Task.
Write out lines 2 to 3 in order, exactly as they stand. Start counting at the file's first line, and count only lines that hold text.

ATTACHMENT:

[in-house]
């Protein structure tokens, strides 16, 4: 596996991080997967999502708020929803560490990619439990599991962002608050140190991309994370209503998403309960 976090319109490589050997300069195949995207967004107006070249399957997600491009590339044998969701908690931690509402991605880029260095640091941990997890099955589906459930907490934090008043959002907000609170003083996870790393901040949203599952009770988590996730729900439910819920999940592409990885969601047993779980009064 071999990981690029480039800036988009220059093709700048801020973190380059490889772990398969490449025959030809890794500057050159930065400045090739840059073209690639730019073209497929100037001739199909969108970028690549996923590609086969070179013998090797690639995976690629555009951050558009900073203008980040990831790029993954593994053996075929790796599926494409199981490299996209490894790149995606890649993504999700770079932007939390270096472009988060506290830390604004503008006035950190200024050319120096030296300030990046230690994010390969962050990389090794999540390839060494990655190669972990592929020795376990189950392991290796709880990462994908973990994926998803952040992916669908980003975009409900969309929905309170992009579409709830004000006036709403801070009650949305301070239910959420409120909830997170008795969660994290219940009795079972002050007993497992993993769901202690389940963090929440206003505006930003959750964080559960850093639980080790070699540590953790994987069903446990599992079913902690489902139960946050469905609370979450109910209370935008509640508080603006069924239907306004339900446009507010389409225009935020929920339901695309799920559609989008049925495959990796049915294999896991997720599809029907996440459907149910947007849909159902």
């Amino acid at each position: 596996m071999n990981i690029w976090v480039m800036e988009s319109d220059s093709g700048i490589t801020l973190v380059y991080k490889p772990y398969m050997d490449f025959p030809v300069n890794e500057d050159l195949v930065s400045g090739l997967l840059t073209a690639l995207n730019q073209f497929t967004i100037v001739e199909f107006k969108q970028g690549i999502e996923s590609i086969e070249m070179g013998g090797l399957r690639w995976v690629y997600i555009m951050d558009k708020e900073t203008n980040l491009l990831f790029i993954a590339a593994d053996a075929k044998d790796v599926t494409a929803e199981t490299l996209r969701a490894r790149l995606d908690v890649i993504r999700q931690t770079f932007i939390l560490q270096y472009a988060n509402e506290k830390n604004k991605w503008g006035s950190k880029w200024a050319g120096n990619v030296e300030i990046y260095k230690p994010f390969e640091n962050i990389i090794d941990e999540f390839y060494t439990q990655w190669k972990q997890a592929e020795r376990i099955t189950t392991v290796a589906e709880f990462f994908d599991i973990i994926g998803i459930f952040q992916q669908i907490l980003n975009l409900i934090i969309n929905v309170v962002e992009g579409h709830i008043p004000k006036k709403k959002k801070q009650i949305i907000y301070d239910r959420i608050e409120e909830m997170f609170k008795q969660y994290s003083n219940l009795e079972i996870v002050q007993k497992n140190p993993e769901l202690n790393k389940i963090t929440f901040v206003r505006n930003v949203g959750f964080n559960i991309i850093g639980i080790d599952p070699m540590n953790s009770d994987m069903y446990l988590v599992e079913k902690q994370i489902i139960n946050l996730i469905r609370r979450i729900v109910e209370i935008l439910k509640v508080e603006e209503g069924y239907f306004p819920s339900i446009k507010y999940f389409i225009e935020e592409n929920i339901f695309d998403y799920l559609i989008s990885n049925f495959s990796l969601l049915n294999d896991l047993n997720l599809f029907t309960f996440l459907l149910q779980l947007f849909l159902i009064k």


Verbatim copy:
């Protein structure tokens, strides 16, 4: 596996991080997967999502708020929803560490990619439990599991962002608050140190991309994370209503998403309960 976090319109490589050997300069195949995207967004107006070249399957997600491009590339044998969701908690931690509402991605880029260095640091941990997890099955589906459930907490934090008043959002907000609170003083996870790393901040949203599952009770988590996730729900439910819920999940592409990885969601047993779980009064 071999990981690029480039800036988009220059093709700048801020973190380059490889772990398969490449025959030809890794500057050159930065400045090739840059073209690639730019073209497929100037001739199909969108970028690549996923590609086969070179013998090797690639995976690629555009951050558009900073203008980040990831790029993954593994053996075929790796599926494409199981490299996209490894790149995606890649993504999700770079932007939390270096472009988060506290830390604004503008006035950190200024050319120096030296300030990046230690994010390969962050990389090794999540390839060494990655190669972990592929020795376990189950392991290796709880990462994908973990994926998803952040992916669908980003975009409900969309929905309170992009579409709830004000006036709403801070009650949305301070239910959420409120909830997170008795969660994290219940009795079972002050007993497992993993769901202690389940963090929440206003505006930003959750964080559960850093639980080790070699540590953790994987069903446990599992079913902690489902139960946050469905609370979450109910209370935008509640508080603006069924239907306004339900446009507010389409225009935020929920339901695309799920559609989008049925495959990796049915294999896991997720599809029907996440459907149910947007849909159902």
């Amino acid at each position: 596996m071999n990981i690029w976090v480039m800036e988009s319109d220059s093709g700048i490589t801020l973190v380059y991080k490889p772990y398969m050997d490449f025959p030809v300069n890794e500057d050159l195949v930065s400045g090739l997967l840059t073209a690639l995207n730019q073209f497929t967004i100037v001739e199909f107006k969108q970028g690549i999502e996923s590609i086969e070249m070179g013998g090797l399957r690639w995976v690629y997600i555009m951050d558009k708020e900073t203008n980040l491009l990831f790029i993954a590339a593994d053996a075929k044998d790796v599926t494409a929803e199981t490299l996209r969701a490894r790149l995606d908690v890649i993504r999700q931690t770079f932007i939390l560490q270096y472009a988060n509402e506290k830390n604004k991605w503008g006035s950190k880029w200024a050319g120096n990619v030296e300030i990046y260095k230690p994010f390969e640091n962050i990389i090794d941990e999540f390839y060494t439990q990655w190669k972990q997890a592929e020795r376990i099955t189950t392991v290796a589906e709880f990462f994908d599991i973990i994926g998803i459930f952040q992916q669908i907490l980003n975009l409900i934090i969309n929905v309170v962002e992009g579409h709830i008043p004000k006036k709403k959002k801070q009650i949305i907000y301070d239910r959420i608050e409120e909830m997170f609170k008795q969660y994290s003083n219940l009795e079972i996870v002050q007993k497992n140190p993993e769901l202690n790393k389940i963090t929440f901040v206003r505006n930003v949203g959750f964080n559960i991309i850093g639980i080790d599952p070699m540590n953790s009770d994987m069903y446990l988590v599992e079913k902690q994370i489902i139960n946050l996730i469905r609370r979450i729900v109910e209370i935008l439910k509640v508080e603006e209503g069924y239907f306004p819920s339900i446009k507010y999940f389409i225009e935020e592409n929920i339901f695309d998403y799920l559609i989008s990885n049925f495959s990796l969601l049915n294999d896991l047993n997720l599809f029907t309960f996440l459907l149910q779980l947007f849909l159902i009064k």